A Gun in the Home: The Role of Family Education in an Era of Gun Violence

Tami Moore, Ph.D., CFLE
/ CFLE Network, Fall 2018

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Tami Moore

Although the topic of school shootings and the safety of children in classrooms is worthy of all the attention it has garnered recently, there is another side to gun “violence” that gets much less scrutiny. Family-owned firearms are the implements used in both accidental and suicidal deaths by gun on a daily basis, resulting in family crisis, unresolved guilt and grief, and often the dissolution of families through divorce or separation.

According to an in-depth study of family gun ownership and family-member death by gunshot (Center for Injury Research and Prevention, 2018), 1.7 million children live in homes with unlocked, loaded guns. The report revealed that more than 75% of first and second graders knew where their parents keep firearms and 36% admitted handling the weapons and more than 80% of guns used by youth in suicide attempts were accessed in the home of the victim, relative, or friend. Availability of firearms in the home setting greatly increases the chance of teen suicide by gun (Witham, 1996).

Lewiecki and Miller (2013) presented the risks and benefits of gun availability in the household. Protection against home intruders and a deterrence of crime are two possible benefits. Another is connected to the sporting activities of lawful game hunting. Accidental or intentional injury or death to a family member or friend is the obvious risk. “The impulsivity of suicide provides opportunities to reduce the risk of suicide by restricting access to lethal means” (p. 27.)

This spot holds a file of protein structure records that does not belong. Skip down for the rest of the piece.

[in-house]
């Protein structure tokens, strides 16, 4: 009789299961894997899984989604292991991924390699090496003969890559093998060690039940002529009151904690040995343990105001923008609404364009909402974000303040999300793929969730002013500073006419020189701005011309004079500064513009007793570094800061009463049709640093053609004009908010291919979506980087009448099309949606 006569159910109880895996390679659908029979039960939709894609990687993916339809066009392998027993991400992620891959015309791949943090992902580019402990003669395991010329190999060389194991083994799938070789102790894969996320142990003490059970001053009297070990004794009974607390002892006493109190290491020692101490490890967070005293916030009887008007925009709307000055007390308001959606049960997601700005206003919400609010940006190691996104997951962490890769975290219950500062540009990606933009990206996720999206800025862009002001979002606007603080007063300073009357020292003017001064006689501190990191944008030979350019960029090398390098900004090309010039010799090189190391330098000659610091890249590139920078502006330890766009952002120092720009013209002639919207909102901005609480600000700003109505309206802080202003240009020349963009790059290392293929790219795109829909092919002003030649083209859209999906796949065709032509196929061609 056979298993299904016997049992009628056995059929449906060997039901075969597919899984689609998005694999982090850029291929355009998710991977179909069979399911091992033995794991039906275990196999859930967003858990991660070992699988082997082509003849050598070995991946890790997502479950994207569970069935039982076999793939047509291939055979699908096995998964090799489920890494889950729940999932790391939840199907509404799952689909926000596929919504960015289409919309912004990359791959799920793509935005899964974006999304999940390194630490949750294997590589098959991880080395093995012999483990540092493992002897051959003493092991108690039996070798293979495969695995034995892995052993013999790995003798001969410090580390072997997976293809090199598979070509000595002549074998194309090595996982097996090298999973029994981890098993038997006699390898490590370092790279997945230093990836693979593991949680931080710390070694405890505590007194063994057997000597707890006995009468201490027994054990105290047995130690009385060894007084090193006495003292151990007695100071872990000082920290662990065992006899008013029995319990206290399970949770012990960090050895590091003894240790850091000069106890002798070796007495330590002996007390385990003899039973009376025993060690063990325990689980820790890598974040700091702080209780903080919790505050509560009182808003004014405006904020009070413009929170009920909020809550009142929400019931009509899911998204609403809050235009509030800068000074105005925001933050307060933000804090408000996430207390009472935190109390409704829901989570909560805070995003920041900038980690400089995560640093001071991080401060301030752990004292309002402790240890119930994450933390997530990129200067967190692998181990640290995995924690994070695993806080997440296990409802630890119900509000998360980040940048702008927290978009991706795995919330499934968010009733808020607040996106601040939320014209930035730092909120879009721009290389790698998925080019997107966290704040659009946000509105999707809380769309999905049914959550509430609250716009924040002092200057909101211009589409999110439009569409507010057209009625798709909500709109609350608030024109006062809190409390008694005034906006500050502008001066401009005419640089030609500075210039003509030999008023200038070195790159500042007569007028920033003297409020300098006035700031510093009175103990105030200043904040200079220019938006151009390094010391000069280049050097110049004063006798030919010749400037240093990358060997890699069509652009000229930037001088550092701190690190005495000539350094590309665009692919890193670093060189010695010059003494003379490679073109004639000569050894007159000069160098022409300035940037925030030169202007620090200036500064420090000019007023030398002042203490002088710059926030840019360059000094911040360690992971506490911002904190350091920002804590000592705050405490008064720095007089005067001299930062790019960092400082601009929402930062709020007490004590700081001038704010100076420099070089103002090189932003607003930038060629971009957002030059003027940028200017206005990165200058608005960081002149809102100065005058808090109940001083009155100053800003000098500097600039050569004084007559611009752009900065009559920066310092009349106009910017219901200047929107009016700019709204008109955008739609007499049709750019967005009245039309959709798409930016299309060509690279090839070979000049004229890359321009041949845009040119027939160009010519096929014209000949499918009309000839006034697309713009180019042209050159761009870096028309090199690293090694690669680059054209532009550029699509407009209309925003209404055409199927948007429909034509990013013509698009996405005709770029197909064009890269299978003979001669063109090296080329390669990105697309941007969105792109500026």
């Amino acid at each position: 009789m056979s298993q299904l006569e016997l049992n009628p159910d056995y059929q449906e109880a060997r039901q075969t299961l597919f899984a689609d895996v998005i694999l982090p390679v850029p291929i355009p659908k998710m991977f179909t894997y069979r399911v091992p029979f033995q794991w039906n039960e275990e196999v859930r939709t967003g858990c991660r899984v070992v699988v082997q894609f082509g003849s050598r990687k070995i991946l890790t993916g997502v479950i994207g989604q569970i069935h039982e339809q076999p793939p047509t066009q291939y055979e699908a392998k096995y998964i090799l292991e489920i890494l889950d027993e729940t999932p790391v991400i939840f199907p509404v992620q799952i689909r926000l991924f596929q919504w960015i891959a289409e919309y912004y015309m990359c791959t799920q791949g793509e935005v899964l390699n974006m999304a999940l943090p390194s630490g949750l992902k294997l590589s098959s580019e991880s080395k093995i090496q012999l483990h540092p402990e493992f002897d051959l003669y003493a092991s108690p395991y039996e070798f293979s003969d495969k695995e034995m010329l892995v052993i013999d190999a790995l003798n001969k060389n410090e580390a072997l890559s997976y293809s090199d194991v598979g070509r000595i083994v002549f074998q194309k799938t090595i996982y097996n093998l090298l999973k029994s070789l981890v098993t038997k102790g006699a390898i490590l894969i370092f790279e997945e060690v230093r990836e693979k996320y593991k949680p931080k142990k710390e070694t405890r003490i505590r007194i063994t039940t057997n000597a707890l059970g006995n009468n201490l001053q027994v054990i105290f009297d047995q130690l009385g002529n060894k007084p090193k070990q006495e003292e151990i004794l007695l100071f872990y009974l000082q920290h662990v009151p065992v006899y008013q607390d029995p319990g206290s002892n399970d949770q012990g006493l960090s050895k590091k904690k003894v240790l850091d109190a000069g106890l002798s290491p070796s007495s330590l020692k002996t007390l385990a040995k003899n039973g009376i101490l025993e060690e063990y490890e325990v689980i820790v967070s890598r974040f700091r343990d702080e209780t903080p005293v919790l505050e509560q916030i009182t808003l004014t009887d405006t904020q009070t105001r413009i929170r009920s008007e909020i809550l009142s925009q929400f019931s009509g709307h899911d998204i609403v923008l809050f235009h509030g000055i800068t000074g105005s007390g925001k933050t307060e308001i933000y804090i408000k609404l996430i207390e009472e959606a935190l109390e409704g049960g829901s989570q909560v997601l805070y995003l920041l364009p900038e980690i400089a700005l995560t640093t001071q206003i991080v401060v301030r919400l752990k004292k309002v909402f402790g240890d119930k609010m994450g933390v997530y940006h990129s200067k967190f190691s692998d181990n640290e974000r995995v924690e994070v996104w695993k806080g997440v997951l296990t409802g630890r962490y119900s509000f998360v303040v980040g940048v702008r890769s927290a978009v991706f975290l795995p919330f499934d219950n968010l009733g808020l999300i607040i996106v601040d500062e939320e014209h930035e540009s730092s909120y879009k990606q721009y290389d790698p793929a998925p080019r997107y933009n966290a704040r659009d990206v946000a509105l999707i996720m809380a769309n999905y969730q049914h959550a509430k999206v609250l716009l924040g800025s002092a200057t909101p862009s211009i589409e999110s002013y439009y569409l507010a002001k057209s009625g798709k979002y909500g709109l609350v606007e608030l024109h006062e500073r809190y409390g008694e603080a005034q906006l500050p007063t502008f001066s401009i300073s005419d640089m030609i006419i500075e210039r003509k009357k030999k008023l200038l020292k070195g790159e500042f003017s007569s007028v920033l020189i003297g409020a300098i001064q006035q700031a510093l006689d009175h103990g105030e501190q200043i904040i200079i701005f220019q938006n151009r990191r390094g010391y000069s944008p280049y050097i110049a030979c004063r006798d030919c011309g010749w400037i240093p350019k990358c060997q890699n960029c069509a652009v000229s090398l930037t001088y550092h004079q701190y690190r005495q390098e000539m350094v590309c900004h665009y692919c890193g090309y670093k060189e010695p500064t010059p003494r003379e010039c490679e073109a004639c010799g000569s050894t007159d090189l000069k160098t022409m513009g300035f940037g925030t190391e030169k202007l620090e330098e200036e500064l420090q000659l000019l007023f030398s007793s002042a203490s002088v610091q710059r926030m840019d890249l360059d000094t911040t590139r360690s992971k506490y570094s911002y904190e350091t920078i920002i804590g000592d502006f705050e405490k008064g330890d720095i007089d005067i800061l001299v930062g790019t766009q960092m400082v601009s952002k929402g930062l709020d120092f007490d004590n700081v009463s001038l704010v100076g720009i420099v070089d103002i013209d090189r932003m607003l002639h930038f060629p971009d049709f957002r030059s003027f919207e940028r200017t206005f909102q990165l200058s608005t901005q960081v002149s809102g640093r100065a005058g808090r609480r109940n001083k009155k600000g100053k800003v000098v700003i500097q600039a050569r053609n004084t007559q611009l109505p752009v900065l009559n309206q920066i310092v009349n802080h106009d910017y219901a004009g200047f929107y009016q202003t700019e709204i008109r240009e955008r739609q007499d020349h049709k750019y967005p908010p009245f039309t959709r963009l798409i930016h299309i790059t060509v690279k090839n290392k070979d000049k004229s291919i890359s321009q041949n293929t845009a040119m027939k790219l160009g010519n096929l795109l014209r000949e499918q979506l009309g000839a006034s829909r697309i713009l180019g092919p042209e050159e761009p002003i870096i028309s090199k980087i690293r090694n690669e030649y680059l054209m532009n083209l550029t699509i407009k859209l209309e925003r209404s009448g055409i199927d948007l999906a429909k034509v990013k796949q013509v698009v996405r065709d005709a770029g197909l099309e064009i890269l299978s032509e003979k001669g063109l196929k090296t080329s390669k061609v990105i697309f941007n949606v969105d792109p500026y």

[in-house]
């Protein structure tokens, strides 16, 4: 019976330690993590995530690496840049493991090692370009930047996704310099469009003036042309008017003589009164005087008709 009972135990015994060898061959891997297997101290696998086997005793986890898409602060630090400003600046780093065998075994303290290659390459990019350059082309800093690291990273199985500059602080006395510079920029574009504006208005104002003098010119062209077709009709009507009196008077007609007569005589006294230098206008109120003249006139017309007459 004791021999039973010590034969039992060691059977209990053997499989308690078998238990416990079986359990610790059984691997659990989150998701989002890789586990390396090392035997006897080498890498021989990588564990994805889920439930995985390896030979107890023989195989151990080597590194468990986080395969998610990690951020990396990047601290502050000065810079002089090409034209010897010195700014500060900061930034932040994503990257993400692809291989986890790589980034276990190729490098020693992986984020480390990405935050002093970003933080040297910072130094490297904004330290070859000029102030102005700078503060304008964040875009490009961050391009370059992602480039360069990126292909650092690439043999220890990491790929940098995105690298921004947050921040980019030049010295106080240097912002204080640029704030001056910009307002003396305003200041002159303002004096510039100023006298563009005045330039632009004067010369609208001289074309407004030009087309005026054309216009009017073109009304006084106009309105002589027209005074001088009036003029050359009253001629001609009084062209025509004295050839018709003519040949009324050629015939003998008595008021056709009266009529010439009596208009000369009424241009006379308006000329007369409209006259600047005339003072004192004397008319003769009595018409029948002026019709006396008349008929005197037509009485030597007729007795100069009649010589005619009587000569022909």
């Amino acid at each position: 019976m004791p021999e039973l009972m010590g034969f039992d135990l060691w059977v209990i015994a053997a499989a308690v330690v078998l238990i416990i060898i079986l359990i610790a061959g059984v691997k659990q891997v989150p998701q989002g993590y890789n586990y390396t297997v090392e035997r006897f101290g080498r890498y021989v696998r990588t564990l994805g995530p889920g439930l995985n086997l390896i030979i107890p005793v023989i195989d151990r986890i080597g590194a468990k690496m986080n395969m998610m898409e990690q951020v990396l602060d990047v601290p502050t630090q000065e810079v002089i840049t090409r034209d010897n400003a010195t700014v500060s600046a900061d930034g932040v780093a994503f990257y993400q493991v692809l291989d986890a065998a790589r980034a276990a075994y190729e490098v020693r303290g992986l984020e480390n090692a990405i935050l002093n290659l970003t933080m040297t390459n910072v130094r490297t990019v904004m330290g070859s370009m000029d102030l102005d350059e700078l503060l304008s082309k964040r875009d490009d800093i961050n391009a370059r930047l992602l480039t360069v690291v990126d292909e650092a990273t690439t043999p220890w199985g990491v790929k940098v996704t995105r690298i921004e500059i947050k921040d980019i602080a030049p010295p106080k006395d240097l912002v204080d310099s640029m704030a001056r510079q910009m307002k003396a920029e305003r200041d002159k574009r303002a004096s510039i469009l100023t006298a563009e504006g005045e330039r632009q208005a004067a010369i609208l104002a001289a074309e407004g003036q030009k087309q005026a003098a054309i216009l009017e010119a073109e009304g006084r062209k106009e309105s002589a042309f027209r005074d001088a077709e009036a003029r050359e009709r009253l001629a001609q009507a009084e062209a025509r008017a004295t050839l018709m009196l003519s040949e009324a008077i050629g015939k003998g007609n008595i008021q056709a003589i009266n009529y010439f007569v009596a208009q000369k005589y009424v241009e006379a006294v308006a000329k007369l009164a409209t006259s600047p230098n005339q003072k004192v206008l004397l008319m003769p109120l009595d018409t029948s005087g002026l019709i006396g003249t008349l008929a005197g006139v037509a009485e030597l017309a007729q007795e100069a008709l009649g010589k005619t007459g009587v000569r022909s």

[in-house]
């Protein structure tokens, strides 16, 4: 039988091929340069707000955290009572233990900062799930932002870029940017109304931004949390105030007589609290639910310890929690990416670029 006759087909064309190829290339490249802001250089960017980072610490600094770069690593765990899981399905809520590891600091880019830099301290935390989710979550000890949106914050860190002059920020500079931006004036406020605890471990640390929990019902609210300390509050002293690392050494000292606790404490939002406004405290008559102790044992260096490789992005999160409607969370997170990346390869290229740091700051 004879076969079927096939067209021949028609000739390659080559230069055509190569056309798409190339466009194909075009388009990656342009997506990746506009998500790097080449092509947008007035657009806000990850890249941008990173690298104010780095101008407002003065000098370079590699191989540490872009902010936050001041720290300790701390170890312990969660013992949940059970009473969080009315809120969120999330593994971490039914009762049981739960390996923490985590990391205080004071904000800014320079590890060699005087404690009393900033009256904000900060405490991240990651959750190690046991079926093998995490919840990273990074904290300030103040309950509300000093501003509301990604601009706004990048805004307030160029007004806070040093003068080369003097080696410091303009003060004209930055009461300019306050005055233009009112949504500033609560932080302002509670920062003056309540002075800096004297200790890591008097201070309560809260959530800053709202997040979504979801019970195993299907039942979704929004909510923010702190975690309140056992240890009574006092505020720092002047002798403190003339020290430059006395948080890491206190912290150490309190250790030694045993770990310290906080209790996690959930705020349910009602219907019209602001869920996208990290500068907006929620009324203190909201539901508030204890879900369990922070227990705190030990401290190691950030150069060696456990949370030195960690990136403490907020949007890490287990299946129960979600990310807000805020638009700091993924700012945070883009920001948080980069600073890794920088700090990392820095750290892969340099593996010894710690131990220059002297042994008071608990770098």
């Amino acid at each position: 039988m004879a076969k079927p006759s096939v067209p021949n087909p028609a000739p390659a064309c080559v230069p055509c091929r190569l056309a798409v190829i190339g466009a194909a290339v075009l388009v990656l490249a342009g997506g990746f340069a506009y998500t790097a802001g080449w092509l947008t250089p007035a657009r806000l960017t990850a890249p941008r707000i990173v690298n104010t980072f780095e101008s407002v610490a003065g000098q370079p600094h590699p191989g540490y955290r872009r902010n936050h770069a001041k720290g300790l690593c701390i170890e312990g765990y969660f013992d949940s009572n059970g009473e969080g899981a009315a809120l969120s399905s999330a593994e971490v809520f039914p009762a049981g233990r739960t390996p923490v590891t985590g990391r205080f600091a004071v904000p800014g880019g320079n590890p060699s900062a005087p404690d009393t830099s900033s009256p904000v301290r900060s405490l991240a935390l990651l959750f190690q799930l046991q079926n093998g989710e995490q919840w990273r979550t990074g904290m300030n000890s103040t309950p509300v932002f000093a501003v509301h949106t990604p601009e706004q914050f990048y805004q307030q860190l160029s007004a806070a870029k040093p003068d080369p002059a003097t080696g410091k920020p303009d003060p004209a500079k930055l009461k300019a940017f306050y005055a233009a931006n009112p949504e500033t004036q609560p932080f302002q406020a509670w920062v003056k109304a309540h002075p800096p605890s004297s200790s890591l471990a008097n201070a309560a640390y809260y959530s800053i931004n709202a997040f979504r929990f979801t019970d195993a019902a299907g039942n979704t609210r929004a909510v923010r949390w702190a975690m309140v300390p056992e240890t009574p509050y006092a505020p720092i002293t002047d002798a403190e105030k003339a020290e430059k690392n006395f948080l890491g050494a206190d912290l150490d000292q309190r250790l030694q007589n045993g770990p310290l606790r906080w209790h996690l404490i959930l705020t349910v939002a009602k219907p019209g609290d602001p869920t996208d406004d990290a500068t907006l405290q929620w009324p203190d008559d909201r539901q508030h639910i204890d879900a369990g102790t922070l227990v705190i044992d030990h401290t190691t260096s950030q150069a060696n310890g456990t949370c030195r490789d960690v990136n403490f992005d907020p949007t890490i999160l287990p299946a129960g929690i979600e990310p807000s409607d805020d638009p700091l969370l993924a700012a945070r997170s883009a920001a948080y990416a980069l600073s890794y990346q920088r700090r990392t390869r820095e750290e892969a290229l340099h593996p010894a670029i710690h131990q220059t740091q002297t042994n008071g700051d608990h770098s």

While the arguments against increasing security measures targeted at gun ownership are grounded in the Second Amendment to the U.S. Constitution, research supports a link between gun ownership rates and rates of gun mortality. Krug, Powell, and Dahlberg (1998) found that the United States had the highest overall gun mortality rate and the highest proportion of suicide by firearms among 36 wealthy global nations. In the United States in 2015, children under age 3 were involved in more than 50 shootings—by their own hand (Ingraham, 2015).

The statistics for adolescents and adults and suicide by gun are also sobering. Kellerman et al. (2018) found that most suicides by gun occur in the victim’s home. Homes where handguns and other firearms were not locked up and were kept loaded were more likely to be the scene of such deaths than were homes with secure storage in place. Few victims acquire the guns used in suicide within hours or days of their deaths. Those guns have usually been in the home for months or years.

Anglemyer, Horgath, and Rutherford (2014) found that, in addition to increasing the risk of suicide, having a gun in the home also increased the likelihood that household members would be the victims of a homicide—especially females. Their evidence also suggests that having a gun in the home increases the risk for others in the community of becoming victims of gun violence. Several school shooters acquired the firearms they used in their homes and from family members.